I used to work up in the Pilbara region of Western Australia. Red dirt, indomitable spinifex and awe-inspiring mountain ranges.
I’m miffed that I never got to experience a cyclone, though. (‘You don’t want to,’ said everyone who ever had.) Still, I would’ve loved to really feel WHY. The wind and the pressure and the bunkering down…
Now, thanks to modern storytelling, I’m halfway there :). ‘Cyclones and Shadows’ is a collection of four fab stories all based around the north of Australia, including one in a cyclone.
I’m in love with them all. I’d love a Shadow of my very own!
And his mango tree too, please!
What made me grin reading this book?
These stories, by Laura Dudgeon, Pat Dudgeon, Sabrina Dudgeon-Swift and Darlene Oxenham, are full of humour, empathy, insight and adventure. There are strong female main characters, zero gender stereotypes (when was the last time you read about a girl fixing up a car in Junior Fiction? Yeah, I thought so…), and vibrant themes of family and friendship. Continue reading
This has been on my TBR since before it was even published… and it did not disappoint! A clever melding of belief and reality, loss and discovery, fantasy and contemporary, it lured me in and held me. It’s been a while since I’ve read magic realism, and I sank back into it like a comfy couch.
‘The Shark Caller’ by Dianne Wolfer is a Young Adult novel that can easily suit Middle-grade readers as well. As in, no sex, drugs, angst or other decidedly YA-only markers.
‘The Shark Caller’ has a funky set-up that I loved, interspersing main character Izzy’s narrative with the POV of a shark (mako). The latter is beautifully set out on the page, not so much chapters as poetry and art. In fact, the whole book is beautiful.
It has a suite of diverse characters, and interweaves Tok Pisin with English so you get immersed in the setting of Papua New Guinea.
It’s fresh, it’s different.
I’m a fan. Continue reading
Unicorns. An ancient prophecy. An enticing locked chest in a forbidden attic.
This was a fun read. ‘Eve and the Runaway Unicorn’ by Jess Black is the first in the Keeper of the Crystals series. Four books are currently published in the series, and the beautiful covers were what attracted me. Thumbs-up to the librarian who decided to arrange them artfully at (kiddy) eye-level.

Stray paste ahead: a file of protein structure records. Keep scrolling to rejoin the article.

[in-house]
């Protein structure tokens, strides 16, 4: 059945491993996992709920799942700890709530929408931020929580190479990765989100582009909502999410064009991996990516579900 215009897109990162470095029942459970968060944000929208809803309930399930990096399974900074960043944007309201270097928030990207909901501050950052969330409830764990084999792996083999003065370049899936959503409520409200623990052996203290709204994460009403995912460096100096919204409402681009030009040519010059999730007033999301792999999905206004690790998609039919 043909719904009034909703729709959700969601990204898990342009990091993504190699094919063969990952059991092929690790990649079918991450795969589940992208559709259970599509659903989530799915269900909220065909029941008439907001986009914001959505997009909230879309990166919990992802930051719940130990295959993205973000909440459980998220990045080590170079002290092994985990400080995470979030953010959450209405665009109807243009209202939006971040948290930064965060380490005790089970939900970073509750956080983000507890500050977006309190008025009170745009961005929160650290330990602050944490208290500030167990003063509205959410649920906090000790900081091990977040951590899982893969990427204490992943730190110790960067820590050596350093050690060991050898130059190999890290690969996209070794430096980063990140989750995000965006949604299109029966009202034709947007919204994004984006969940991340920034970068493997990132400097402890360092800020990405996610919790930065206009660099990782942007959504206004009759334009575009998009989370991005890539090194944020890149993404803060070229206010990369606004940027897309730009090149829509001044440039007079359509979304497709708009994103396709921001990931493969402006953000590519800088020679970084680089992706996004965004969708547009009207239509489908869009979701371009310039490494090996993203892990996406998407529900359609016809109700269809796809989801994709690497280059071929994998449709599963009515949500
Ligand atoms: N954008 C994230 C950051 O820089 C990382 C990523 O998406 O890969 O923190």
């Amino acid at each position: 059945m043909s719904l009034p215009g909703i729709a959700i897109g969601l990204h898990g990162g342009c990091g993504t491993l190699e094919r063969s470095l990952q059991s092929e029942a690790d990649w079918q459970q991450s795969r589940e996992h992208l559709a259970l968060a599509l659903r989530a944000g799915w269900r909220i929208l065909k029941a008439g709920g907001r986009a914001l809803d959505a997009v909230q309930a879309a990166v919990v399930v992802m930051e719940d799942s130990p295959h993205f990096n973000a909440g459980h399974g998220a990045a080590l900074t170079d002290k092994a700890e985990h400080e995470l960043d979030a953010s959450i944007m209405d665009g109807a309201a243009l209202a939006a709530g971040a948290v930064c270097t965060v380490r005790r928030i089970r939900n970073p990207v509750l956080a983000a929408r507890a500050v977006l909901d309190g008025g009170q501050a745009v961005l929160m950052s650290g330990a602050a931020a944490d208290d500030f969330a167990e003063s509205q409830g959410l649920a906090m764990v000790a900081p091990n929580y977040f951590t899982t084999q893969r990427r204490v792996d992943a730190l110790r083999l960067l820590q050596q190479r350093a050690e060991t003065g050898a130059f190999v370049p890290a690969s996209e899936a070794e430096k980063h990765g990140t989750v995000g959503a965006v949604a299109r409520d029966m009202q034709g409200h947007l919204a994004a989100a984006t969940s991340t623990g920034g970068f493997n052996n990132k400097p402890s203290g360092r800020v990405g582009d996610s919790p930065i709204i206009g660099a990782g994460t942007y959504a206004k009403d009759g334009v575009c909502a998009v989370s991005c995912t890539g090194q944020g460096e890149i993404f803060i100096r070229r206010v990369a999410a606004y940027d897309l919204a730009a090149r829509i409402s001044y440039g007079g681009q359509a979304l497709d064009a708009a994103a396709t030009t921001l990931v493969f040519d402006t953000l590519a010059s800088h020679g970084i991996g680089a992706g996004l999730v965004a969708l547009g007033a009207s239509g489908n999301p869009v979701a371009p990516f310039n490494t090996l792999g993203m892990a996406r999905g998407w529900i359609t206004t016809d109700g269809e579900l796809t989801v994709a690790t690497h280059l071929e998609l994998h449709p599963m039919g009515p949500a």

Once I got past the start, which threw me (more about that later), I thoroughly enjoyed the story. I liked the subtle environmental themes, and the rhyming clues.
So, what are the stats for this one?
For people to want to change something, they’ve got to care. And to care, they have to understand. And what better time to start raising that understanding than when they are kids? Cue my mini-library to connect kids with local biodiversity issues.
Who dug that burrow? My hubby and daughter in Dryandra.
I’ve just returned from a weekend camping in the wonderful Dryandra Woodland, one of the few places where Western Australia’s mammal emblem, the numbat, still exists in the wild. Dryandra also boasts two predator-free fenced enclosures at a site called Barna Mia. Barna Mia houses six nocturnal species, many now extinct on the mainland, and only one of which I’ve ever seen outside of fenced sanctuaries. All we needed to make the weekend perfect were books. Continue reading
If you’ve got a girl of about four or older, and you haven’t met Violet Mackerel yet, you definitely should. The books are in a series, but you don’t need to read them in order. Standalone or not, you will be swept away by their charm.
Book 6 is ‘Violet Mackerel’s Pocket Protest‘, written by Anna Branford and illustrated (here in Australia at least) by the brilliant Sarah Davis. When the beautiful simplicity of the writing combines with Davis’ vivid illustrations, you’re on to a winner.
‘Pocket Protest’ follows Violet and her friend Rose as they attempt to save the local oak tree from being cut down to make way for a carpark. They meet discouragement and setbacks along the way, but they stay true to themselves and keep trying.
It’s a wonderful book to introduce environmental themes to kids. It also has diverse characters (race, financial status, deafness) that are treated the same as all the others, again a very positive model for young kids.
- 10 Chapters, 108 pages (yes that’s about 10 pages per chapter if your maths-head has clocked off for the day)
- Illustrations on most spreads
- Primary problem Chapters 1-10
- Secondary problem Chapters 4-9
- Both problems successfully solved, some adult help but mainly due to the girls’ actions.